Appeal from the Judgment of Sentence Entered March 31, 2011 In the Court of Common Pleas of Philadelphia County Criminal Division at No(s): CP-51-CR-0004988-2008
BEFORE: BENDER, P.J., OTT, J., and STRASSBURGER, J. [*]
Appellant, Kenneth White, appeals from the judgment of sentence of three to six years' incarceration, followed by three years' probation, imposed after he was convicted of aggravated assault, possession of a firearm by a person prohibited (PFPP), possessing an instrument of crime (PIC), and recklessly endangering another person (REAP). Appellant raises various contentions on appeal, including a claim that the evidence was insufficient to sustain his convictions. Additionally, his counsel, Norman Scott, Esq., seeks permission to withdraw his representation of Appellant pursuant to Anders v. California, 386 U.S. 738 (1967), as elucidated by our Supreme Court in Commonwealth v. McClendon, 434 A.2d 1185 (Pa. 1981), and amended in Commonwealth v. Santiago, 978 A.2d 349 (Pa. 2009). Upon review, we agree with counsel that Appellant's claims are frivolous. Accordingly, we affirm Appellant's judgment of sentence and grant counsel's petition to withdraw.
On April 1, 2008, at approximately 1:00 a.m., complainant Frankie DeGale exited his car and walked across the street toward his mother's house at 72 East Pastorius Street in the Germantown section of Philadelphia. Before DeGale had finished crossing the street, complainant Treasure Young approached him. Ms. Young was crying and asked DeGale a question [about where she could find a bus stop]. While answering Young's question, DeGale heard two gunshots coming from upstairs in a boarding house located at 78 East Pastorius Street. DeGale said the shots came from either the second or third floor. DeGale instructed Young to duck behind a car to avoid the bullets. While Young was hiding behind a car, DeGale saw  Appellant exit 78 East Pastorius Street holding a gun with two hands and dressed only in boxer-shorts. DeGale witnessed  Appellant fire four shots directly at Young and say "Who the hell is that nigger?" DeGale ran inside 72 East Pastorious [S]treet to call the police. While inside, DeGale saw  Appellant throw a blue storage bin at Young. Young walked back toward the house and started to pick up the storage bin.  Appellant then slapped Young across the face. At that moment, police officers arrived on the scene, and  Appellant ran back into 78 East Pastorius Street. Upon seeing the officers, DeGale walked over and showed them which house  Appellant had entered. Officers entered the house, saw  Appellant in his second floor bedroom, and took him into custody. The police led  Appellant out of the house and placed him in a police van. While  Appellant was sitting in the police van, an officer escorted DeGale over to the van. DeGale looked at  Appellant's entire body, saw he was still wearing the same boxer shorts, and identified him as the shooter.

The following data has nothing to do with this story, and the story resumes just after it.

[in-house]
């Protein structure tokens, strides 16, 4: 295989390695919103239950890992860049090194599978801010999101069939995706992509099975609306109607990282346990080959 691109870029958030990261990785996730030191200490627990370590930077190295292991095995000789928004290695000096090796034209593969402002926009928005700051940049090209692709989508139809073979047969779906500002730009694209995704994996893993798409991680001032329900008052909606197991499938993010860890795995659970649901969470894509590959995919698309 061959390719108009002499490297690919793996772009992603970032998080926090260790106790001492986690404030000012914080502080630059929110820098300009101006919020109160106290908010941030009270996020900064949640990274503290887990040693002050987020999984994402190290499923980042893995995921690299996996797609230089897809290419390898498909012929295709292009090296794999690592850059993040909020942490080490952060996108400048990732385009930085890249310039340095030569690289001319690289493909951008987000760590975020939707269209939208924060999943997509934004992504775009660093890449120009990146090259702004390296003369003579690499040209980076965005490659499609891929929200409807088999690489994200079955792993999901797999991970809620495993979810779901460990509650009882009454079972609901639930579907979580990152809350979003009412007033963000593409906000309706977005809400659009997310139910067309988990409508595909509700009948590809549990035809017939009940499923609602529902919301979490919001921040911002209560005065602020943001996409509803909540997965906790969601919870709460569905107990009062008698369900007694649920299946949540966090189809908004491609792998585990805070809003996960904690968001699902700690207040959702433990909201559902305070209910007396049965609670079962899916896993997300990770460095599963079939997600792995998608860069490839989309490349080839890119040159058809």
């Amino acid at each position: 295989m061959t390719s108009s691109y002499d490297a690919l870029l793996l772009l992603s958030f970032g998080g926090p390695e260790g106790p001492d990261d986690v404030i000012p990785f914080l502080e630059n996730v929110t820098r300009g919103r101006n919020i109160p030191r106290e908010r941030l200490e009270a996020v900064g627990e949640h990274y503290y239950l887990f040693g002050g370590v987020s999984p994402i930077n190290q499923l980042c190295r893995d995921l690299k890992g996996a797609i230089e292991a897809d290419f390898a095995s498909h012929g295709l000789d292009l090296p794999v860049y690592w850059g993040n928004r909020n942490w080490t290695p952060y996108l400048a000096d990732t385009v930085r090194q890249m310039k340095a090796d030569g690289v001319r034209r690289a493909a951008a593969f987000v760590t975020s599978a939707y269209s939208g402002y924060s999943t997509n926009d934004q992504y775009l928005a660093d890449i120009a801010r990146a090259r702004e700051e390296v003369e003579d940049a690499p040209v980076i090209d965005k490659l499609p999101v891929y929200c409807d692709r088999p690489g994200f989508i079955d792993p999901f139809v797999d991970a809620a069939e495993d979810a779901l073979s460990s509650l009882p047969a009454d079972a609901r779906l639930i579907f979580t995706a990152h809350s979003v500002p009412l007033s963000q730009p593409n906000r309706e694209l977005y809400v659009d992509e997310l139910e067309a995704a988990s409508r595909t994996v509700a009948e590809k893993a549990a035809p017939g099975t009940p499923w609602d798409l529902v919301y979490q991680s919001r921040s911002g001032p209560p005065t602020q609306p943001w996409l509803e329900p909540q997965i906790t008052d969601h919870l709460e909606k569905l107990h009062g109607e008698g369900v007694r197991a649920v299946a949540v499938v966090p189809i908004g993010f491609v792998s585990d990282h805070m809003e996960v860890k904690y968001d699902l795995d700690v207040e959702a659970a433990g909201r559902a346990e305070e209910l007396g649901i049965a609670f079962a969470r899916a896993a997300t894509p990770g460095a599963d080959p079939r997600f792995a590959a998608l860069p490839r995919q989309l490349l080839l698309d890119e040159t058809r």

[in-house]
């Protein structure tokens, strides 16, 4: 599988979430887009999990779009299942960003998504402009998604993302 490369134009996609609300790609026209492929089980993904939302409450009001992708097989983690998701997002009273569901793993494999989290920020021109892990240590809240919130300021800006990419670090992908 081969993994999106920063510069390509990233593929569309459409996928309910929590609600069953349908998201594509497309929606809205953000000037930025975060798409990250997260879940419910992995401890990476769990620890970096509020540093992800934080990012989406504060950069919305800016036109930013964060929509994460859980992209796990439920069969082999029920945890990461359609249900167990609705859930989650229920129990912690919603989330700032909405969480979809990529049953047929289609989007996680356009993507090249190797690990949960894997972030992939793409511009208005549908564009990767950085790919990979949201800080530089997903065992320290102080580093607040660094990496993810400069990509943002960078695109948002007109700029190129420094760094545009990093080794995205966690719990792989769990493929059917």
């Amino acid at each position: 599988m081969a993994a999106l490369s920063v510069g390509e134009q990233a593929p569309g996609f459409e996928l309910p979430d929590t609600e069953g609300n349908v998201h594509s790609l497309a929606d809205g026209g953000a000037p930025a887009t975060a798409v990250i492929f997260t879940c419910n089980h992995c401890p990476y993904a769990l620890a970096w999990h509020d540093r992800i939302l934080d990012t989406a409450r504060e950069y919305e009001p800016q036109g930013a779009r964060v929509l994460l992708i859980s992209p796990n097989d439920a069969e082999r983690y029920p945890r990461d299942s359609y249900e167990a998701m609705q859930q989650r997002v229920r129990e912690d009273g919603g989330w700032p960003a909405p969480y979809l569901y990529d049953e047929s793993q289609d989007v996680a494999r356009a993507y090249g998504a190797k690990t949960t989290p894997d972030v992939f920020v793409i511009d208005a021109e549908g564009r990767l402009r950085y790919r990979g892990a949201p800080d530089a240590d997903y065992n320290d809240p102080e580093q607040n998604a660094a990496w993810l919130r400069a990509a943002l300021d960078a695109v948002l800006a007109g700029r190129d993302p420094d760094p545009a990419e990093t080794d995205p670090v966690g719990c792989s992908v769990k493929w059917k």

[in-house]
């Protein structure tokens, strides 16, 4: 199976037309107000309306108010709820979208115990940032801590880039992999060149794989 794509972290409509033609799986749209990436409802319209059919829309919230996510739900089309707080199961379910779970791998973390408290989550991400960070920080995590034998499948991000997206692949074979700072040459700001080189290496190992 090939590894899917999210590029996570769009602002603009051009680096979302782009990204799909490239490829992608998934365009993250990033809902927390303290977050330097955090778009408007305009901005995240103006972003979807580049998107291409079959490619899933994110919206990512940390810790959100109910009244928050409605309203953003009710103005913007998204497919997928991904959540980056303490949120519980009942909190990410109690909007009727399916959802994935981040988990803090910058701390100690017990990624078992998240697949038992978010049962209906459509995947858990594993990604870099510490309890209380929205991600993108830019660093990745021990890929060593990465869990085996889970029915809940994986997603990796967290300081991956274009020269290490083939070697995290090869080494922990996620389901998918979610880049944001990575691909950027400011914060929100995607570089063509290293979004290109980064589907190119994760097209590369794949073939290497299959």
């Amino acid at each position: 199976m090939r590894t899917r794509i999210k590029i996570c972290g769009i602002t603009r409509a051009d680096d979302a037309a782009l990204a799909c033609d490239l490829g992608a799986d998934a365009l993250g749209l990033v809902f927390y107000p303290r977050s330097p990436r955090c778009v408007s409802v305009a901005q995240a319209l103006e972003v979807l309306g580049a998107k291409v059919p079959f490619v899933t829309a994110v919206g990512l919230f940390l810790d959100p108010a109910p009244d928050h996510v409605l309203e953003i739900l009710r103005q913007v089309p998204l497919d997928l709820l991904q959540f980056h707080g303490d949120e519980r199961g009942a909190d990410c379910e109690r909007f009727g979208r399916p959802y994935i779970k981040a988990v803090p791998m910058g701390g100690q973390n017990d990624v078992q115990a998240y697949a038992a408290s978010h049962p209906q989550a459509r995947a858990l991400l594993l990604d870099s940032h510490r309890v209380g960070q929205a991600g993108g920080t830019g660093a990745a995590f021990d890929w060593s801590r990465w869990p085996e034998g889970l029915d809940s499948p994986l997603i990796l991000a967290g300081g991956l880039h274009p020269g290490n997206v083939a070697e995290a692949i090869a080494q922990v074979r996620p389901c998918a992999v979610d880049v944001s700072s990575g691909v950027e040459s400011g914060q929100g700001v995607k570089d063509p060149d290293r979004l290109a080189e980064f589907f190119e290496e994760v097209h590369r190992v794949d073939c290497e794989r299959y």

Shortly thereafter, Detective Gilbert prepared a search warrant for 78 East Pastorius Street. Sergeant Christopher Small approved the warrant, and both officers executed the warrant that same morning between 7:00 a.m. and 8:00 a.m.8 When the officers executed the warrant, they found a recently fired .22 caliber Ruger gun in an unlocked third floor bedroom closet and seized it. The gun had 16 twenty-two caliber bullets in a banana clip.9 The police also recovered a .22 caliber bullet casing in the street directly in front of the boarding house. Officer Grandizio concluded that the bullet casing was fired from the same gun that the officers found in the house.
At the April 22, 2008, preliminary hearing, DeGale again identified  Appellant as the shooter. At trial, however, DeGale had trouble identifying  Appellant. DeGale claimed that  Appellant's facial hair made him appear different.10 However, defense counsel stipulated that  Appellant was the man arrested on the night of the incident, and the man DeGale identified as the shooter on the night of the incident (April 1, 2008) and at the preliminary hearing (April 22, 2008).
8 The property searched was a three-story complex where residents rented individual rooms. The first floor had one bedroom, the second floor had three bedrooms, and the third floor had two unlocked and unoccupied bedrooms.  Appellant occupied the middle room on the second floor.
9The banana clip held up to 32 bullets and one in the chamber.
10Appellant had no facial hair [on] the day of the incident, but had a beard and moustache at trial. DeGale also claimed he could not see well at trial because he was not wearing his glasses.
Trial Court Opinion (TCO), 9/30/11, at 2-4 (citations to the record and some footnotes omitted).
Appellant waived his right to a jury trial and proceeded to a nonjury trial, at the close of which the court convicted him of two counts of aggravated assault, PFPP, PIC, and REAP. On March 31, 2011, Appellant was sentenced to three to six years' incarceration for his aggravated assault offense. He also received a consecutive sentence of three years' probation for possession of a firearm by a person prohibited. The court did not impose any further penalty for Appellant's remaining offenses. Appellant filed a timely pro se ...